Apparent problems with the Electoral College system in the United States are only outnumbered by strategies to reform it. Reform strategies include proportional allocation of delegates by state, direct election with instant runoff voting, allocating delegates by congressional district, and a national bonus plan (in which a large additional number of delegates are awarded to the winner of the national popular vote). These plans range from unattainable at best to disastrous at worst. Despite their differences, they all require the same uphill battle: amending the constitution.
The U.S. Constitution has only been amended 27 times–10 of which comprise the Bill of Rights. In order to propose an amendment to the states, it must pass a two-thirds vote in both houses of Congress. After this, the proposed amendment must be passed by three-fourths of states. This process is arduous and inefficient, and is not the best means through which to pursue fast change.
One plan to reform the Electoral College system bypasses this process. The National Popular Vote bill is an interstate compact in which all of the participating states’ electoral votes would be awarded to the presidential candidate who wins the nationwide popular vote. This bill takes effect only when identically enacted by states possessing a majority of electoral votes (270/538). This bill has several large perks:
- The power is given back to the voters. It enrages me to think that my state, voting on my behalf, might be allocating its votes to a candidate I do not support. I’d like to think that we’re past the elitist point in our political history where everyday citizens couldn’t be trusted with a decision of this magnitude.
- We all remember 2000–the winner of the electoral college vote (Bush) did not win the national popular vote. This mismatch also occurred in 1876 and 1868. Incidents like these, in my opinion, the most obvious flaw in the current system. The NPV interstate compact ensures that the will of the majority is preserved throughout the election process. However, the intent of the founding fathers was to ensure the inverse–if your view is that the majority ought not rule in this case, you won’t see this as a merit of the NPV plan.
- The NVP plan levels the playing field amongst states by removing any influence discrepancy caused by size. Some argue that small states are favored in the current system because they have more electoral votes relative to their population size. Others hold that larger states benefit from the winner-takes-all system because a larger size means more electoral votes, and therefore more sway. Intuitively, the latter seems to me to be the larger issue. Regardless, the NVP plan takes away this bias and treats all voters equally in their clout.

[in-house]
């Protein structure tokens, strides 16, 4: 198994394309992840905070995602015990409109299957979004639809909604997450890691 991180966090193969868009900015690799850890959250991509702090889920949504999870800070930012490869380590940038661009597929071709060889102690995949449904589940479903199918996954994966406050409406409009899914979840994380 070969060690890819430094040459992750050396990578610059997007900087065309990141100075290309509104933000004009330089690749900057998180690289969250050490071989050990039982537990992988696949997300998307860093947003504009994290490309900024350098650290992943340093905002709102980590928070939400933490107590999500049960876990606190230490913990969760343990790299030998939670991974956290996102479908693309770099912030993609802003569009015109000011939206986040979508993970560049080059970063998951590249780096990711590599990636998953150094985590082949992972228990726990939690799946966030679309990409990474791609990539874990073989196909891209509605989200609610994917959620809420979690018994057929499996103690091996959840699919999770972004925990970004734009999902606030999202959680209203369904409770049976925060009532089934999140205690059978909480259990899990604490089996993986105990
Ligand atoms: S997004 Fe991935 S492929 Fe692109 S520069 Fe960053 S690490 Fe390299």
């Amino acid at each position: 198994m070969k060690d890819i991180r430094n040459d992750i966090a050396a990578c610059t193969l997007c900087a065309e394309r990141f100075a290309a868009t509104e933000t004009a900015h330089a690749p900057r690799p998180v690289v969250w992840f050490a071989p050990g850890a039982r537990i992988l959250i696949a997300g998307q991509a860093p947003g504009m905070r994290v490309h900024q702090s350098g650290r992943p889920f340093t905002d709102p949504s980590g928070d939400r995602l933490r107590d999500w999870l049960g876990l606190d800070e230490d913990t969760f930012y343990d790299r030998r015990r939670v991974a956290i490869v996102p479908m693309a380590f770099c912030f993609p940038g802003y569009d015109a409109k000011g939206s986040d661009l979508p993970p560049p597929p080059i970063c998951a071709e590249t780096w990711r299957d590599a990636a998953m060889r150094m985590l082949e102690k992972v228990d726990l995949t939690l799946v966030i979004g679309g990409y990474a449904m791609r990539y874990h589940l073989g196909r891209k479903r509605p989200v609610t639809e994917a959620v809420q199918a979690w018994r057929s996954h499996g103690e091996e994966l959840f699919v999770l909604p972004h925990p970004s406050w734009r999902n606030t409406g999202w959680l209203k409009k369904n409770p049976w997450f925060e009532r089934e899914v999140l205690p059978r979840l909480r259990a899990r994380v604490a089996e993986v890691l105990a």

- The National Popular Vote bill further equalizes states by eliminating the swing state bias that we statistically and anecdotally know to exist in the current system. Virginia is getting more attention than, say, Washington. This is because VA could go red or blue, but no republican presidential candidate would chase votes in Seattle. My Tacoma-residing evil twin, then, has a vote which is less valuable and far less sought after than mine in Williamsburg. This bias impacts voter turnout in a very real way. CIRCLE (Committee for the Student of the American Electorate) research shows that turnout among voters under age 30 was 64.4% in the top 10 swing states, and was only 47.6 in the rest of the country. A 17% gap is nothing to scoff at. This becomes the point at which our current system absolutely impacts the civic engagement of the next generation. Voting is habitual–when newly minted voters at 18 realize that their vote doesn’t count for much, they’re not likely compelled to become further involved.
Think this fair voting procedure is but a dream of hopeless democratic romantics? After all, there’s no way larger states would vote to make their influence less important. Guess again. We’re about halfway there: Maryland, New Jersey, Illinois, Hawaii, Washington, Massachusetts, D.C, Vermont, and California have all signed on. This gives us 132 of the 270 electoral votes which would be required to constitute a majority. The plan is currently pending approval in New York, North Carolina, and Pennsylvania. The major roadblock is the swing states–these states are not likely to give up their influence. Swing states enjoy the attention they receive. More crucially, state and national leaders from swing states certainly enjoy the perks they receive, which often come in the form of political appointments, invitations to speak at conventions, and even convention placement. However, the group of swing states is a small one, and could be overcome with the proper organizational and grassroots structure.
It’s clear that it won’t be ready by 2012, but there IS hope that, in the not too distant future, U.S. citizens could vote and be counted equally.